In 2011, the Patriots made the decision to incorporate their tight ends into the passing game near equally to the wide receivers.  Of a possible 402 completions, 169 or 42%, went to Rob Gronkowski and Aaron Hernandez.  The wide receiving corps led by Wes Welker barely topped the tight ends for the reception lead, but the numbers are stunning.  To put these numbers in perspective, Peyton Manning’s tight ends caught 112, or 24%, of the possible 450 receptions in 2010.  Manning and the Colts have always been labeled as having used tight ends heavily in the receiving game, but they pale in compare to what the New England Patriots offense did in 2011.  Bill O’Brien knows the scheme to install, the players to fit into that scheme, and how to call the plays to get the most efficient results out of his tight ends.


When O’Brien went onto Penn State, he still showed favoritism towards the tight end position. In 2012, the second leading receiver was 6’3 243 lbs., TE Kyle Carter. In 2013, for the second year in a row, a tight end was the number two receiver on the Penn State squad. This time, 6’7 257 lbs., TE Jesse James was the beneficiary of O’Brien’s TE-friendly scheme. For full disclosure, wide receiver stud Allen Robinson was the top receiver both of the years O’Brien was at the helm.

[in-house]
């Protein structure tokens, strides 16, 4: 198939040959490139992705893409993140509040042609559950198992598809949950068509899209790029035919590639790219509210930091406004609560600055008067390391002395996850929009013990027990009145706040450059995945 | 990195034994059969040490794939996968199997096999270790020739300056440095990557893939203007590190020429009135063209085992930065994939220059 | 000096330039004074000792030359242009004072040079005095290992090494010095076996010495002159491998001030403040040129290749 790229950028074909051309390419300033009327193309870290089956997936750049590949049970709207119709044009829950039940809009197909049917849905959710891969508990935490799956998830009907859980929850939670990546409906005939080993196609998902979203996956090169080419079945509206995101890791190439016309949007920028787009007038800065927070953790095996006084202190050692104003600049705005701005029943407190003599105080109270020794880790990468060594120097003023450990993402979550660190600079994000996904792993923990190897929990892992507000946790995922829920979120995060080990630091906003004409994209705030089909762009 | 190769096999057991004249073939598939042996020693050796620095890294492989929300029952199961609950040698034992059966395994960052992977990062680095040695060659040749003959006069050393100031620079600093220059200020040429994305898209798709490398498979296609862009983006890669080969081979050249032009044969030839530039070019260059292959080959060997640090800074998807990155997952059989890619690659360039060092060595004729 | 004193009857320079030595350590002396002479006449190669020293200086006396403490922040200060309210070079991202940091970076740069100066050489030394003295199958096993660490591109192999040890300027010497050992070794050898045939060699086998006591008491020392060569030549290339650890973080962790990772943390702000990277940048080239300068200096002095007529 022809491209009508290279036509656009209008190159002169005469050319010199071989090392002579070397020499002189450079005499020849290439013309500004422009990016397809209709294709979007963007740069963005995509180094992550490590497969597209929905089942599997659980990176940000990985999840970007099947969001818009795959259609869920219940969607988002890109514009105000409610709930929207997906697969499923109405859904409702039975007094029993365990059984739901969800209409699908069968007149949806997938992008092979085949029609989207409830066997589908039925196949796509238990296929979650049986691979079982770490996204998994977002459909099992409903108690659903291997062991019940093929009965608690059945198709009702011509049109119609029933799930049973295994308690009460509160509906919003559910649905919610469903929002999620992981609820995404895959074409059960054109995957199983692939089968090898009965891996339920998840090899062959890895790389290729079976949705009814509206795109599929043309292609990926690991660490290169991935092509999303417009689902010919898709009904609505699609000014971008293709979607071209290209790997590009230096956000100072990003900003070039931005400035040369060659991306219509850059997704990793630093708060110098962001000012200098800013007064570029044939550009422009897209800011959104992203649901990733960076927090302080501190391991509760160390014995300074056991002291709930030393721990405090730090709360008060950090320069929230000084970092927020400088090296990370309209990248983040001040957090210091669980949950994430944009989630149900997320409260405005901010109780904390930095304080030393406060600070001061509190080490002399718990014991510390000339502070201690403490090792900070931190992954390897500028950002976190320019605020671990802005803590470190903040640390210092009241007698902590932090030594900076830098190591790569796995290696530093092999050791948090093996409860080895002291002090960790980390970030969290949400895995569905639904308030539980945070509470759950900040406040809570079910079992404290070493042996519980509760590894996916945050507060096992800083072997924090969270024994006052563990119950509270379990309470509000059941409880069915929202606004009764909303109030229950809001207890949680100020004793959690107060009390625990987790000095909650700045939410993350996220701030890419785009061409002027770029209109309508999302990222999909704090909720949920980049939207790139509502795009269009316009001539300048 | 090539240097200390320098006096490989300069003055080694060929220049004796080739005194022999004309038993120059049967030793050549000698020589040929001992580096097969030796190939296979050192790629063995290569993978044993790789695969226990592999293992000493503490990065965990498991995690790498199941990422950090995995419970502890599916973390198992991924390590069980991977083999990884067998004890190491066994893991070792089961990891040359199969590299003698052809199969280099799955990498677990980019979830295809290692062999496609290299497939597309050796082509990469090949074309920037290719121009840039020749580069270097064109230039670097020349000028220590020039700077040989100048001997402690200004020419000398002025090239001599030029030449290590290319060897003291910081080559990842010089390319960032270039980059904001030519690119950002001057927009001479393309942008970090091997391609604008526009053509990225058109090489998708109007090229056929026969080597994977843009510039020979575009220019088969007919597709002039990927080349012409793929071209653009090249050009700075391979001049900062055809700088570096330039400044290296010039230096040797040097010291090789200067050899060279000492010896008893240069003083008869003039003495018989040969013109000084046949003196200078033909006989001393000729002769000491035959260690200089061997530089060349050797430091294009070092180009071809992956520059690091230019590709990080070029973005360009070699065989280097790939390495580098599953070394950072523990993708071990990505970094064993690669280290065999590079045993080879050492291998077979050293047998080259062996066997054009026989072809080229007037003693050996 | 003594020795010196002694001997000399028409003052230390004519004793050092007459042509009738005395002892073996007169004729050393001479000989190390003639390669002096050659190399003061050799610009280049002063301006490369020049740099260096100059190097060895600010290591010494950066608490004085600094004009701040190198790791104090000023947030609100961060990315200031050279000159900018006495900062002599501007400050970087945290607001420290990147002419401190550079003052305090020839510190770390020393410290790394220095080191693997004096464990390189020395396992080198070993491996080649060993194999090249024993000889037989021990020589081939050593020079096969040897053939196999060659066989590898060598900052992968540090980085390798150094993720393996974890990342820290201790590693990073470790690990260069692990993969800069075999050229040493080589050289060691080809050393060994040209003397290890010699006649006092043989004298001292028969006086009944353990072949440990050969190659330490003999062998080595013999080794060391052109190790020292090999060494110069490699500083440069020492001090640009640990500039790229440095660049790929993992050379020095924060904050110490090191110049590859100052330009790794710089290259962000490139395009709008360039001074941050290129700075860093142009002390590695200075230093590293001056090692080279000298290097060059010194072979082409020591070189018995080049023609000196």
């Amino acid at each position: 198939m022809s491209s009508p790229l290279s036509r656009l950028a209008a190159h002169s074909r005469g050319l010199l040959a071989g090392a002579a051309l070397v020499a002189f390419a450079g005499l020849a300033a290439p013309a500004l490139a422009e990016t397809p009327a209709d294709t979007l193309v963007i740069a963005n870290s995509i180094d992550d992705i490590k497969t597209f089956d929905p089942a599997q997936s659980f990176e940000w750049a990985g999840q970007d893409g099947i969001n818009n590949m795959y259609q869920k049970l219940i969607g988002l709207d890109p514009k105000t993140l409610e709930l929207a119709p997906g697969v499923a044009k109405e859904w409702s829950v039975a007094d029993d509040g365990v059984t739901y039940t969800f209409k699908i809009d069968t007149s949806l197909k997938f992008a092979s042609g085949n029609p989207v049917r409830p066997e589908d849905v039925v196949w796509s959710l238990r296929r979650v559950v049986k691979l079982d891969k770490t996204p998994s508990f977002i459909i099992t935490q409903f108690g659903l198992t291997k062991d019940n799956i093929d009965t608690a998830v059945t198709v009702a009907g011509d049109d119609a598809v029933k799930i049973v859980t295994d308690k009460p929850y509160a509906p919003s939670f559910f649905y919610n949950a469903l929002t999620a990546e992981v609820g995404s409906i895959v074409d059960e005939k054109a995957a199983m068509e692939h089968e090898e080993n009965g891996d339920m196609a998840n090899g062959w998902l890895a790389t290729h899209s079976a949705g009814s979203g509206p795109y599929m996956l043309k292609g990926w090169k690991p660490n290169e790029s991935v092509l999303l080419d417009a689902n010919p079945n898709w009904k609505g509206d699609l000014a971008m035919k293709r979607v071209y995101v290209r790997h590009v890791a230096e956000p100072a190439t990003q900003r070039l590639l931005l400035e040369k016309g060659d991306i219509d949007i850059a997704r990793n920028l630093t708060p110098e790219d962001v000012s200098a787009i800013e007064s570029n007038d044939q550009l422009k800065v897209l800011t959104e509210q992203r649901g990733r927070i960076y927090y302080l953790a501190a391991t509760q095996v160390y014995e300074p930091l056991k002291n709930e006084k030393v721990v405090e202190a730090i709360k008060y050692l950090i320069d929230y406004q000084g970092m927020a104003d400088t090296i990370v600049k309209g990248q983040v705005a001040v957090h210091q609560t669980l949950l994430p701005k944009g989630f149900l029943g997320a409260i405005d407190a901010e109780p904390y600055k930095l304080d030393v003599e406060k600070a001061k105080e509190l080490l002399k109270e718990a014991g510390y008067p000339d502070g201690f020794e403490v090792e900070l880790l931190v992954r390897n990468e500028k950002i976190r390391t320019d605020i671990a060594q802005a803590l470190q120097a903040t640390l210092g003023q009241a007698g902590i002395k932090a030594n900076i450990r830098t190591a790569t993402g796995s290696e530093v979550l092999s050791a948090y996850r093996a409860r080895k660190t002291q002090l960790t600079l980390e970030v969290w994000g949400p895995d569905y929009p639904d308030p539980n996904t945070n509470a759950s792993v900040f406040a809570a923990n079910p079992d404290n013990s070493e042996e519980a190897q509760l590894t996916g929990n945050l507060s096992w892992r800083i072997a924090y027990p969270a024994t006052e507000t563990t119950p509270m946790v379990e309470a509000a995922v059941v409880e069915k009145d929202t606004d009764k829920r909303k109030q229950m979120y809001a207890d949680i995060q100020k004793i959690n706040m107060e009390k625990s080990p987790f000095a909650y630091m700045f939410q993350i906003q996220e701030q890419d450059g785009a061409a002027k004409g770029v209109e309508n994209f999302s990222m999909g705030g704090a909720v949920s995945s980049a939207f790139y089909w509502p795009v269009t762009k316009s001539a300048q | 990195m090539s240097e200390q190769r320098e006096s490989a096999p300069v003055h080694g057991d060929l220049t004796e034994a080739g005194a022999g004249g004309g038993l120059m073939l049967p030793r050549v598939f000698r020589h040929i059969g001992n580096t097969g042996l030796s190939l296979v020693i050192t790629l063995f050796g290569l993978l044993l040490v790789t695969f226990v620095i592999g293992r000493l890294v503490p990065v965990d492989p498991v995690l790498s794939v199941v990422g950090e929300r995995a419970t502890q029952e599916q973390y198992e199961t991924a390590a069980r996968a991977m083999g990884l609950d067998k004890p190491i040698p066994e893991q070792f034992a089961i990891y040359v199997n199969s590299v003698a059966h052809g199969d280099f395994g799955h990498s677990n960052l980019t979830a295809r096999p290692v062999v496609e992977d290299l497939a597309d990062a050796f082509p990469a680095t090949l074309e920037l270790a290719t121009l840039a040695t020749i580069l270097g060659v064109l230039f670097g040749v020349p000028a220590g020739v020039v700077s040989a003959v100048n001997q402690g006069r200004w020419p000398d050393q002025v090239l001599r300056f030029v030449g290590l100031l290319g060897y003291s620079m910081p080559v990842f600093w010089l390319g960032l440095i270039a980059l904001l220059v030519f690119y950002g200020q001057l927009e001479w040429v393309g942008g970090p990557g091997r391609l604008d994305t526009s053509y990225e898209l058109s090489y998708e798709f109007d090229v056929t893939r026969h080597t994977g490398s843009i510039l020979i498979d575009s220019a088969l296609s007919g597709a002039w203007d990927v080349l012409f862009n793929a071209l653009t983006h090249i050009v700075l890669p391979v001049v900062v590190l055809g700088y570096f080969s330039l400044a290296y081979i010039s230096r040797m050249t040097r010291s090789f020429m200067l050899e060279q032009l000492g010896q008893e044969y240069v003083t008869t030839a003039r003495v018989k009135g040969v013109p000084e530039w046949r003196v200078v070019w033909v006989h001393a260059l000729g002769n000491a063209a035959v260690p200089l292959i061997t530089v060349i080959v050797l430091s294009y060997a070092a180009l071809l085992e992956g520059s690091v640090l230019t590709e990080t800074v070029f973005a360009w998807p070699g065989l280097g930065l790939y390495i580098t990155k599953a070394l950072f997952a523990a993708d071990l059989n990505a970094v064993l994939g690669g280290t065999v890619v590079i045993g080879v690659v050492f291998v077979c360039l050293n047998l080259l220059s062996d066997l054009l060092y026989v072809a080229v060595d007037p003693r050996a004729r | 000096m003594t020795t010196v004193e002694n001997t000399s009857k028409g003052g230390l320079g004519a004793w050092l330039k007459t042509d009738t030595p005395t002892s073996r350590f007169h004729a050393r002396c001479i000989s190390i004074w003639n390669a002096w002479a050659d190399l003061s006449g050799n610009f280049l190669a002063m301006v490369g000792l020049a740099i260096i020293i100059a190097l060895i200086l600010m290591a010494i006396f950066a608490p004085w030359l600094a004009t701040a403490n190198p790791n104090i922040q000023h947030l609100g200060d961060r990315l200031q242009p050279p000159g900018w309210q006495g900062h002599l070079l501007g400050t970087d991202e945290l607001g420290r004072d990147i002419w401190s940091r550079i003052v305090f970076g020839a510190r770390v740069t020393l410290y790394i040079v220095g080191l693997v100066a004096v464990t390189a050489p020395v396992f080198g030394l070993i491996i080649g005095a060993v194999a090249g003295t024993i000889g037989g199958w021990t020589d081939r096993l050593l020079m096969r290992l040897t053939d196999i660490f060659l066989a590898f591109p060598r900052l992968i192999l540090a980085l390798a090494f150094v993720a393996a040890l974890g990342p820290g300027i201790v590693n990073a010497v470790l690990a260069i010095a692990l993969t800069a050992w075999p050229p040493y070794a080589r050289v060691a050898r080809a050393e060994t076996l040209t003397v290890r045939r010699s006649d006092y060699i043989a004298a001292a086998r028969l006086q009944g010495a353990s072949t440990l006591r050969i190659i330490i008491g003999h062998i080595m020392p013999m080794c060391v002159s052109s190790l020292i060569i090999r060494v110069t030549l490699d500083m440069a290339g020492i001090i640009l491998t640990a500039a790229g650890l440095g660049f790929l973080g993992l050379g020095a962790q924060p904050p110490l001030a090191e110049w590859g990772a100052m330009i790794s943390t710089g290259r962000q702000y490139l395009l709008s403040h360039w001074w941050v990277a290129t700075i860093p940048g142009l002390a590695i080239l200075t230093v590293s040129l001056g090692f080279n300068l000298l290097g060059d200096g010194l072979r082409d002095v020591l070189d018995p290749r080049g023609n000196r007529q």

Now that we have all of this information in our back pocket, let’s look at what Bill O’Brien has done in his short time as the head coach in Houston. This offseason, the Texans traded away quarterback Matt Schaub to the Oakland Raiders for a sixth round pick. In late March, they signed free agent quarterback Ryan Fitzpatrick. Many thought this was a good signing because Fitzpatrick is a solid backup, but since the Texans didn’t draft quarterback Tom Savage until the fourth round of the 2014 draft, it is assumed Fitzpatrick is the day one starter. No, it’s not sexy, but it actually aligns with Bill O’Brien’s ideology. O’Brien has gone on record saying his quarterback doesn’t have to be a big guy, nor does his system require a very mobile quarterback. The single most important attribute a Bill O’Brien quarterback must possess is intelligence. He wants a player who can pick up the various blitzes and be savvy enough to audible into an appropriate play to offset the defensive strategy. O’Brien wants someone with leadership skills and high intellect. Guess what? They don’t come much more intelligent than Harvard’s own Ryan Fitzpatrick. In fact, Fitzpatrick basically fits every one of those prerequisites.